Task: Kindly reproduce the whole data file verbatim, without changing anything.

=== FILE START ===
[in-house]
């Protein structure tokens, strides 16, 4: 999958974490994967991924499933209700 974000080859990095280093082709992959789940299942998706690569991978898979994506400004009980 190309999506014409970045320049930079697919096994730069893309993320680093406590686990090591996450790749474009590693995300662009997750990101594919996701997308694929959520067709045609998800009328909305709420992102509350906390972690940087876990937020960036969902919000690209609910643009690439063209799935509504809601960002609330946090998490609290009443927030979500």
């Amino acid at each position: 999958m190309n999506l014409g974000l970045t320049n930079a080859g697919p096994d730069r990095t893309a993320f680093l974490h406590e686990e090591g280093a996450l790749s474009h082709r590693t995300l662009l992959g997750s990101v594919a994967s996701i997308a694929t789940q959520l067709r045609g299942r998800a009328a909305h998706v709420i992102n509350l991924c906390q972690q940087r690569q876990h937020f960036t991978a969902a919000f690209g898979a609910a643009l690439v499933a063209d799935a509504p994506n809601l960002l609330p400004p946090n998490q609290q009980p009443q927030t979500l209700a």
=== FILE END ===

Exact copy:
[in-house]
């Protein structure tokens, strides 16, 4: 999958974490994967991924499933209700 974000080859990095280093082709992959789940299942998706690569991978898979994506400004009980 190309999506014409970045320049930079697919096994730069893309993320680093406590686990090591996450790749474009590693995300662009997750990101594919996701997308694929959520067709045609998800009328909305709420992102509350906390972690940087876990937020960036969902919000690209609910643009690439063209799935509504809601960002609330946090998490609290009443927030979500």
């Amino acid at each position: 999958m190309n999506l014409g974000l970045t320049n930079a080859g697919p096994d730069r990095t893309a993320f680093l974490h406590e686990e090591g280093a996450l790749s474009h082709r590693t995300l662009l992959g997750s990101v594919a994967s996701i997308a694929t789940q959520l067709r045609g299942r998800a009328a909305h998706v709420i992102n509350l991924c906390q972690q940087r690569q876990h937020f960036t991978a969902a919000f690209g898979a609910a643009l690439v499933a063209d799935a509504p994506n809601l960002l609330p400004p946090n998490q609290q009980p009443q927030t979500l209700a």